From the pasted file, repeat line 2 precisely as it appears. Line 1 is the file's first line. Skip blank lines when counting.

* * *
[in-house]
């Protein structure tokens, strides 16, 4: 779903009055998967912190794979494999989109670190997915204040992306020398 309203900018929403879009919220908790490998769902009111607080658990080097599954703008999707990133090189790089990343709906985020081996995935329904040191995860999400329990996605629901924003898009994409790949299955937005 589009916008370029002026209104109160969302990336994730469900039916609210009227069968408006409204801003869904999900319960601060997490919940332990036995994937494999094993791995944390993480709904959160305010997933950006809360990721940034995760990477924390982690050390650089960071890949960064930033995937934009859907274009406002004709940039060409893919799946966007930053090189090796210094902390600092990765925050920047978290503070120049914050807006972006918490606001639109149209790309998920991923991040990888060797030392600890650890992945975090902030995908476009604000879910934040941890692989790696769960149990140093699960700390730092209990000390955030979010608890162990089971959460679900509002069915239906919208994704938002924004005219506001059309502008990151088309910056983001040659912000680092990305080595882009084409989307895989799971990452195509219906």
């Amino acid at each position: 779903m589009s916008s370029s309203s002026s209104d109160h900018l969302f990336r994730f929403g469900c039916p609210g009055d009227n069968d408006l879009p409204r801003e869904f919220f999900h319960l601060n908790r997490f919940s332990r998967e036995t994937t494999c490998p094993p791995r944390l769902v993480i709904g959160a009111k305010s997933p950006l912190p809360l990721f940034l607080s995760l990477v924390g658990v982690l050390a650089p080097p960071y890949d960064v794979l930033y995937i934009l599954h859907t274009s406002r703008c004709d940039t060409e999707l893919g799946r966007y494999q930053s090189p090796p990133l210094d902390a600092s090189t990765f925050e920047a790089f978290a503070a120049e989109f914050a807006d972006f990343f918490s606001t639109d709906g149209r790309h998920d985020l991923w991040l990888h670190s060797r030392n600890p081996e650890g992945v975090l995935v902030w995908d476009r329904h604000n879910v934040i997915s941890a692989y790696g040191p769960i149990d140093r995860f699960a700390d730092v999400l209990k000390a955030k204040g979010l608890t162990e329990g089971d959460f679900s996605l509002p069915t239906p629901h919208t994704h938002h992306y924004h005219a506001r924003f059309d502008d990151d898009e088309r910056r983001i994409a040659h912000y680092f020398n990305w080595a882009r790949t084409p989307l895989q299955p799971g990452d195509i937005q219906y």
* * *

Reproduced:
């Protein structure tokens, strides 16, 4: 779903009055998967912190794979494999989109670190997915204040992306020398 309203900018929403879009919220908790490998769902009111607080658990080097599954703008999707990133090189790089990343709906985020081996995935329904040191995860999400329990996605629901924003898009994409790949299955937005 589009916008370029002026209104109160969302990336994730469900039916609210009227069968408006409204801003869904999900319960601060997490919940332990036995994937494999094993791995944390993480709904959160305010997933950006809360990721940034995760990477924390982690050390650089960071890949960064930033995937934009859907274009406002004709940039060409893919799946966007930053090189090796210094902390600092990765925050920047978290503070120049914050807006972006918490606001639109149209790309998920991923991040990888060797030392600890650890992945975090902030995908476009604000879910934040941890692989790696769960149990140093699960700390730092209990000390955030979010608890162990089971959460679900509002069915239906919208994704938002924004005219506001059309502008990151088309910056983001040659912000680092990305080595882009084409989307895989799971990452195509219906």